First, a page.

While there are infinite rational numbers in mathematics, we don’t usually deal with all of them. That’s because, in real life, it isn’t even feasible. Consider currency for instance. We may make many money transaction calculations – interest, exchange rates, etc. For the purposes of this example, let’s say we arrived at $21.835. If we were to transact that in reality, we may have to round it off to the nearest available currency denomination. Because it is unlikely that we have physical denominations available to pay that amount in entirety. And more often, we round it down to the lowest possible multiple-denomination value. For instance, if we had $10 bills, we would round the value $21.835 to $20. Or if we had $1 bills, then we’d round it to $21. The FLOOR formula in Google Sheets helps us with the similar scenarios while handling numbers on spreadsheets.

### Syntax

**FLOOR(value, [factor])**

**value**– is the value which we are trying to round down to the nearest integer multiple of the**factor**.**factor**– [OPTIONAL – 1 by default] – is the number to whose multiples, the formula rounds the**value**to.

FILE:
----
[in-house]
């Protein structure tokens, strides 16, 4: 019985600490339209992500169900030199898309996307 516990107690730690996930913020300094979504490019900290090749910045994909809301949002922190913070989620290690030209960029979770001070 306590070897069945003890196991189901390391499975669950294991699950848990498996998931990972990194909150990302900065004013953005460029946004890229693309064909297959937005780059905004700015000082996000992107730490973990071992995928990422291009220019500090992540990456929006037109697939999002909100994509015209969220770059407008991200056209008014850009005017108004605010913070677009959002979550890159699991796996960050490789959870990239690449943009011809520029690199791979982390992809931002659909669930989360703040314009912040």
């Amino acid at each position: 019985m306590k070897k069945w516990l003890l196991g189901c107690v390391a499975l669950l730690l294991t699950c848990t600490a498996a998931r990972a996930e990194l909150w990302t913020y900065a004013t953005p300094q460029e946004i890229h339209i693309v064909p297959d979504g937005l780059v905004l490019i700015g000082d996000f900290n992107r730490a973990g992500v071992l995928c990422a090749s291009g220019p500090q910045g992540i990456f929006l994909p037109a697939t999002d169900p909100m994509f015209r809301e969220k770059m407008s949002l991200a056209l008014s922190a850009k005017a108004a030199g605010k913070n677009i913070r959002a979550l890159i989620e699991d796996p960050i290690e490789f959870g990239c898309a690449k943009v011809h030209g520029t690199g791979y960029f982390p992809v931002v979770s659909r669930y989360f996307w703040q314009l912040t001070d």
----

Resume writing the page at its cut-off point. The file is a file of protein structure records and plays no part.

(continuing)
Please note that the **factor** may not be equal to 0, and is usually a positive value.

### Usage: FLOOR formula in Google Sheets

The formula syntax isn’t that complicated. But, it can be a little tricky to understand its behavior. So let us make use of a few examples to clear out any doubts. Consider the following screenshot.

Let us consider the first example. If we look at the multiples of **factor** value 1, they are 1, 2, 3, …18, 19, 20, 21, … etc. Since 20 is the nearest available factor multiple, the formula returned 20 as output.

Similarly, in the second example, the **factor** multiples are 3, 6, 9, 12, 15, 18, 21, 24, … etc. Clearly, the **value** 20 lies between the multiples 18 and 21. Since the formula considers the nearest lower value (or the FLOOR value), it results in 18 and not 21.

Same is the case with the third example. Among the multiples 7, 14, 21, 28, … etc. the FLOOR of the value 20 is 14. We can also extend this to even rational **factor**s, as demonstrated in the final four examples. Please note that we can also use negative values for the first input parameter (final example).